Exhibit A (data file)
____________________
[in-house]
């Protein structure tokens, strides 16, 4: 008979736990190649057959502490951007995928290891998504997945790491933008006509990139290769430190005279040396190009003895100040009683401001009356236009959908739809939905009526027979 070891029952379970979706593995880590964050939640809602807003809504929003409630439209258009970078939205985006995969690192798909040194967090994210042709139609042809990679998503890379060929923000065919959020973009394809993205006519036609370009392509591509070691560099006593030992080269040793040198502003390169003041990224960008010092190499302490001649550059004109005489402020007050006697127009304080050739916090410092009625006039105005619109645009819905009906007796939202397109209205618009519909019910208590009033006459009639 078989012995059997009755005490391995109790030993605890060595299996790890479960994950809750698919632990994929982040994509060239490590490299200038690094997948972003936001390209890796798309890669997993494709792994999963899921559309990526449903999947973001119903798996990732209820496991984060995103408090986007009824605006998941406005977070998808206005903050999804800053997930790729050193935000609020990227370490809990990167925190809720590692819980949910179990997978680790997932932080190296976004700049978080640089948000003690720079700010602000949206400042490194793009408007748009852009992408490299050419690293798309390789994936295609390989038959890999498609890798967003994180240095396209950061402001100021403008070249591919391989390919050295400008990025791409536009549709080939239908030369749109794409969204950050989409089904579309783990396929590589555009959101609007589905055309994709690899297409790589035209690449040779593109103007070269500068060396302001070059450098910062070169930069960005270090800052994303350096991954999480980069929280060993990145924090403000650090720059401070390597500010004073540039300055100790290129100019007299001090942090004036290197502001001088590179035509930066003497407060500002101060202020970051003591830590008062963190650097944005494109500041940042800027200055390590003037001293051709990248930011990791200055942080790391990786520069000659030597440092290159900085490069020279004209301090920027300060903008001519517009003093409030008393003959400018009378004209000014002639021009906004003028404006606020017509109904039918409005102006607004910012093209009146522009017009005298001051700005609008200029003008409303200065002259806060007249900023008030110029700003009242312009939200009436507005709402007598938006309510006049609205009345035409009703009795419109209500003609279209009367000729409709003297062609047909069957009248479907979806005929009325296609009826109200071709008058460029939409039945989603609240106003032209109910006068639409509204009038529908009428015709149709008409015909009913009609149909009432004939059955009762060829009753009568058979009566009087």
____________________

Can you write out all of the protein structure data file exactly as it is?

[in-house]
């Protein structure tokens, strides 16, 4: 008979736990190649057959502490951007995928290891998504997945790491933008006509990139290769430190005279040396190009003895100040009683401001009356236009959908739809939905009526027979 070891029952379970979706593995880590964050939640809602807003809504929003409630439209258009970078939205985006995969690192798909040194967090994210042709139609042809990679998503890379060929923000065919959020973009394809993205006519036609370009392509591509070691560099006593030992080269040793040198502003390169003041990224960008010092190499302490001649550059004109005489402020007050006697127009304080050739916090410092009625006039105005619109645009819905009906007796939202397109209205618009519909019910208590009033006459009639 078989012995059997009755005490391995109790030993605890060595299996790890479960994950809750698919632990994929982040994509060239490590490299200038690094997948972003936001390209890796798309890669997993494709792994999963899921559309990526449903999947973001119903798996990732209820496991984060995103408090986007009824605006998941406005977070998808206005903050999804800053997930790729050193935000609020990227370490809990990167925190809720590692819980949910179990997978680790997932932080190296976004700049978080640089948000003690720079700010602000949206400042490194793009408007748009852009992408490299050419690293798309390789994936295609390989038959890999498609890798967003994180240095396209950061402001100021403008070249591919391989390919050295400008990025791409536009549709080939239908030369749109794409969204950050989409089904579309783990396929590589555009959101609007589905055309994709690899297409790589035209690449040779593109103007070269500068060396302001070059450098910062070169930069960005270090800052994303350096991954999480980069929280060993990145924090403000650090720059401070390597500010004073540039300055100790290129100019007299001090942090004036290197502001001088590179035509930066003497407060500002101060202020970051003591830590008062963190650097944005494109500041940042800027200055390590003037001293051709990248930011990791200055942080790391990786520069000659030597440092290159900085490069020279004209301090920027300060903008001519517009003093409030008393003959400018009378004209000014002639021009906004003028404006606020017509109904039918409005102006607004910012093209009146522009017009005298001051700005609008200029003008409303200065002259806060007249900023008030110029700003009242312009939200009436507005709402007598938006309510006049609205009345035409009703009795419109209500003609279209009367000729409709003297062609047909069957009248479907979806005929009325296609009826109200071709008058460029939409039945989603609240106003032209109910006068639409509204009038529908009428015709149709008409015909009913009609149909009432004939059955009762060829009753009568058979009566009087």